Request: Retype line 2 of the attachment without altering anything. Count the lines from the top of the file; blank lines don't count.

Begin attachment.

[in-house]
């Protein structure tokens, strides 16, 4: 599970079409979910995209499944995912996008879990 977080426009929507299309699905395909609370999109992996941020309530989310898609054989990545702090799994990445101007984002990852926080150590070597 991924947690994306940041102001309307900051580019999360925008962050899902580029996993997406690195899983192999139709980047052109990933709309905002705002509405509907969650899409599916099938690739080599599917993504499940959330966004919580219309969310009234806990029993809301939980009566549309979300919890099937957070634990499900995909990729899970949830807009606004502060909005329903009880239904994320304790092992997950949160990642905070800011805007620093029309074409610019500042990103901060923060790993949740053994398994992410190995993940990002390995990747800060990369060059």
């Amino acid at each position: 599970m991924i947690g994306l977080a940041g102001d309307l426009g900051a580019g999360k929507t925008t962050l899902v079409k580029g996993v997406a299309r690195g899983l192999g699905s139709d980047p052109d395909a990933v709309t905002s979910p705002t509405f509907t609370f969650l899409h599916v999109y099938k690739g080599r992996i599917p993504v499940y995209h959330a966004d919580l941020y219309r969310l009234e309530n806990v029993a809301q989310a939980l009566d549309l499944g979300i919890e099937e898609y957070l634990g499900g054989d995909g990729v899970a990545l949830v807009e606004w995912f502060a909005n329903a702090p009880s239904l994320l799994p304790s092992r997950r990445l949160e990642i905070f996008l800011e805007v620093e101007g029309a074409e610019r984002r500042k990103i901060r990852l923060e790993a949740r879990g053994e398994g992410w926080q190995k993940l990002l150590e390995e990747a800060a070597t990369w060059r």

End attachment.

């Protein structure tokens, strides 16, 4: 599970079409979910995209499944995912996008879990 977080426009929507299309699905395909609370999109992996941020309530989310898609054989990545702090799994990445101007984002990852926080150590070597 991924947690994306940041102001309307900051580019999360925008962050899902580029996993997406690195899983192999139709980047052109990933709309905002705002509405509907969650899409599916099938690739080599599917993504499940959330966004919580219309969310009234806990029993809301939980009566549309979300919890099937957070634990499900995909990729899970949830807009606004502060909005329903009880239904994320304790092992997950949160990642905070800011805007620093029309074409610019500042990103901060923060790993949740053994398994992410190995993940990002390995990747800060990369060059």